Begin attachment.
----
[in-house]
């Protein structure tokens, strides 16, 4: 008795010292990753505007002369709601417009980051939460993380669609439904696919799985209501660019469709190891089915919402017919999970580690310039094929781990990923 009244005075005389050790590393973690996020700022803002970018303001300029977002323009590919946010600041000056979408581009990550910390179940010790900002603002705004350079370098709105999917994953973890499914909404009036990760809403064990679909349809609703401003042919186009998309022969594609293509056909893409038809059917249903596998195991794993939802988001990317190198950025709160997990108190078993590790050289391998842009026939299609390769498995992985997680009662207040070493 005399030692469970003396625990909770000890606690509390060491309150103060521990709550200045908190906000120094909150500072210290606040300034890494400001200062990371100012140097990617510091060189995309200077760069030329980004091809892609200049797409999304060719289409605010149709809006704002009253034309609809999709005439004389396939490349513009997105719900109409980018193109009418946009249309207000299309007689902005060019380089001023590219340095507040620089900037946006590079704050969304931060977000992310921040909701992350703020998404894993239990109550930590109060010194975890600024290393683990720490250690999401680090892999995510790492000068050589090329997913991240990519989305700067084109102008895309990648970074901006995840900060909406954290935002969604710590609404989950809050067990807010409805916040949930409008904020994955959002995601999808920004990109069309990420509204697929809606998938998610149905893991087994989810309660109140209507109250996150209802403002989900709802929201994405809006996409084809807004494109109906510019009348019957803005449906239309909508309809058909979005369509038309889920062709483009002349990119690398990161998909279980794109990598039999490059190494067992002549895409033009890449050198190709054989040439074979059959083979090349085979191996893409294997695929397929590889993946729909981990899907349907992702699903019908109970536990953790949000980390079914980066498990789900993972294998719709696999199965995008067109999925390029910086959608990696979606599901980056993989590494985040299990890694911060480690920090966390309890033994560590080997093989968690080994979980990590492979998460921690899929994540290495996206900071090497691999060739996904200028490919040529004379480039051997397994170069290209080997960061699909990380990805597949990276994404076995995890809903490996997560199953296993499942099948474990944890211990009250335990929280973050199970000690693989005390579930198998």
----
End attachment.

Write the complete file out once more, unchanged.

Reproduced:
[in-house]
């Protein structure tokens, strides 16, 4: 008795010292990753505007002369709601417009980051939460993380669609439904696919799985209501660019469709190891089915919402017919999970580690310039094929781990990923 009244005075005389050790590393973690996020700022803002970018303001300029977002323009590919946010600041000056979408581009990550910390179940010790900002603002705004350079370098709105999917994953973890499914909404009036990760809403064990679909349809609703401003042919186009998309022969594609293509056909893409038809059917249903596998195991794993939802988001990317190198950025709160997990108190078993590790050289391998842009026939299609390769498995992985997680009662207040070493 005399030692469970003396625990909770000890606690509390060491309150103060521990709550200045908190906000120094909150500072210290606040300034890494400001200062990371100012140097990617510091060189995309200077760069030329980004091809892609200049797409999304060719289409605010149709809006704002009253034309609809999709005439004389396939490349513009997105719900109409980018193109009418946009249309207000299309007689902005060019380089001023590219340095507040620089900037946006590079704050969304931060977000992310921040909701992350703020998404894993239990109550930590109060010194975890600024290393683990720490250690999401680090892999995510790492000068050589090329997913991240990519989305700067084109102008895309990648970074901006995840900060909406954290935002969604710590609404989950809050067990807010409805916040949930409008904020994955959002995601999808920004990109069309990420509204697929809606998938998610149905893991087994989810309660109140209507109250996150209802403002989900709802929201994405809006996409084809807004494109109906510019009348019957803005449906239309909508309809058909979005369509038309889920062709483009002349990119690398990161998909279980794109990598039999490059190494067992002549895409033009890449050198190709054989040439074979059959083979090349085979191996893409294997695929397929590889993946729909981990899907349907992702699903019908109970536990953790949000980390079914980066498990789900993972294998719709696999199965995008067109999925390029910086959608990696979606599901980056993989590494985040299990890694911060480690920090966390309890033994560590080997093989968690080994979980990590492979998460921690899929994540290495996206900071090497691999060739996904200028490919040529004379480039051997397994170069290209080997960061699909990380990805597949990276994404076995995890809903490996997560199953296993499942099948474990944890211990009250335990929280973050199970000690693989005390579930198998």